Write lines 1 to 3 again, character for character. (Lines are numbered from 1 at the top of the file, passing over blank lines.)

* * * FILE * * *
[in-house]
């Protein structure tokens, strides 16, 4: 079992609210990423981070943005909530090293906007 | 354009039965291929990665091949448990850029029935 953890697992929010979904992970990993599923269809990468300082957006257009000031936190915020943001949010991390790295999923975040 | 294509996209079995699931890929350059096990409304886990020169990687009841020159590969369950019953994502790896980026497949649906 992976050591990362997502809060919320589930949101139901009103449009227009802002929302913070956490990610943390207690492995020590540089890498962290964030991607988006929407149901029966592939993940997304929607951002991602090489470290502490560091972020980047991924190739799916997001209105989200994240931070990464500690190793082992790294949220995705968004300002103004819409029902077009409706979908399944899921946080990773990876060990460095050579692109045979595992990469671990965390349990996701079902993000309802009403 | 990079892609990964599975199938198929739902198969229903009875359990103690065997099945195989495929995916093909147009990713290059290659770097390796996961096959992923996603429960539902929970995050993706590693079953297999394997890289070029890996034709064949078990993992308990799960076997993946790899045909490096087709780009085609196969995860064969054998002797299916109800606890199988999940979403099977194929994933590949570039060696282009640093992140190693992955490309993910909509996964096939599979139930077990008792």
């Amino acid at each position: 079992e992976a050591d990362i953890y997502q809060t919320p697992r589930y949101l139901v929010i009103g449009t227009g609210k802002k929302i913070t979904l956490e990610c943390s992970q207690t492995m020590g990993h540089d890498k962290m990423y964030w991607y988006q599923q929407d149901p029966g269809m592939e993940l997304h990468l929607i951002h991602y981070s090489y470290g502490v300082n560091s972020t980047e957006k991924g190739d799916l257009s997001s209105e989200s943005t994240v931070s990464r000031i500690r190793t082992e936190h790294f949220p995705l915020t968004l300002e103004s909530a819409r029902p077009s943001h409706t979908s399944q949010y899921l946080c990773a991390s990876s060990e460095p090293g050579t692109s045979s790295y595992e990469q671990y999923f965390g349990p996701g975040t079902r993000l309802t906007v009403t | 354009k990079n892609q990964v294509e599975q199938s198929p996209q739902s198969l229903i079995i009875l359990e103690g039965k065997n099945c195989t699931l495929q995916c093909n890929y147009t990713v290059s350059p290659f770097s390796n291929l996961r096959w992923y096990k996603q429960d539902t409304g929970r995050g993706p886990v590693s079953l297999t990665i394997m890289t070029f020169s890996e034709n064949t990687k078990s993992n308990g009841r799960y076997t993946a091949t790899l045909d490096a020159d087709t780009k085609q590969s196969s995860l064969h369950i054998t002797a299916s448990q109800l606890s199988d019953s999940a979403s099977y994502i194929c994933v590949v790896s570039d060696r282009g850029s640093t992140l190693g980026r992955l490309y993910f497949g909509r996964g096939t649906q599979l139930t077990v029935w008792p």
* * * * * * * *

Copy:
[in-house]
């Protein structure tokens, strides 16, 4: 079992609210990423981070943005909530090293906007 | 354009039965291929990665091949448990850029029935 953890697992929010979904992970990993599923269809990468300082957006257009000031936190915020943001949010991390790295999923975040 | 294509996209079995699931890929350059096990409304886990020169990687009841020159590969369950019953994502790896980026497949649906 992976050591990362997502809060919320589930949101139901009103449009227009802002929302913070956490990610943390207690492995020590540089890498962290964030991607988006929407149901029966592939993940997304929607951002991602090489470290502490560091972020980047991924190739799916997001209105989200994240931070990464500690190793082992790294949220995705968004300002103004819409029902077009409706979908399944899921946080990773990876060990460095050579692109045979595992990469671990965390349990996701079902993000309802009403 | 990079892609990964599975199938198929739902198969229903009875359990103690065997099945195989495929995916093909147009990713290059290659770097390796996961096959992923996603429960539902929970995050993706590693079953297999394997890289070029890996034709064949078990993992308990799960076997993946790899045909490096087709780009085609196969995860064969054998002797299916109800606890199988999940979403099977194929994933590949570039060696282009640093992140190693992955490309993910909509996964096939599979139930077990008792």
């Amino acid at each position: 079992e992976a050591d990362i953890y997502q809060t919320p697992r589930y949101l139901v929010i009103g449009t227009g609210k802002k929302i913070t979904l956490e990610c943390s992970q207690t492995m020590g990993h540089d890498k962290m990423y964030w991607y988006q599923q929407d149901p029966g269809m592939e993940l997304h990468l929607i951002h991602y981070s090489y470290g502490v300082n560091s972020t980047e957006k991924g190739d799916l257009s997001s209105e989200s943005t994240v931070s990464r000031i500690r190793t082992e936190h790294f949220p995705l915020t968004l300002e103004s909530a819409r029902p077009s943001h409706t979908s399944q949010y899921l946080c990773a991390s990876s060990e460095p090293g050579t692109s045979s790295y595992e990469q671990y999923f965390g349990p996701g975040t079902r993000l309802t906007v009403t | 354009k990079n892609q990964v294509e599975q199938s198929p996209q739902s198969l229903i079995i009875l359990e103690g039965k065997n099945c195989t699931l495929q995916c093909n890929y147009t990713v290059s350059p290659f770097s390796n291929l996961r096959w992923y096990k996603q429960d539902t409304g929970r995050g993706p886990v590693s079953l297999t990665i394997m890289t070029f020169s890996e034709n064949t990687k078990s993992n308990g009841r799960y076997t993946a091949t790899l045909d490096a020159d087709t780009k085609q590969s196969s995860l064969h369950i054998t002797a299916s448990q109800l606890s199988d019953s999940a979403s099977y994502i194929c994933v590949v790896s570039d060696r282009g850029s640093t992140l190693g980026r992955l490309y993910f497949g909509r996964g096939t649906q599979l139930t077990v029935w008792p």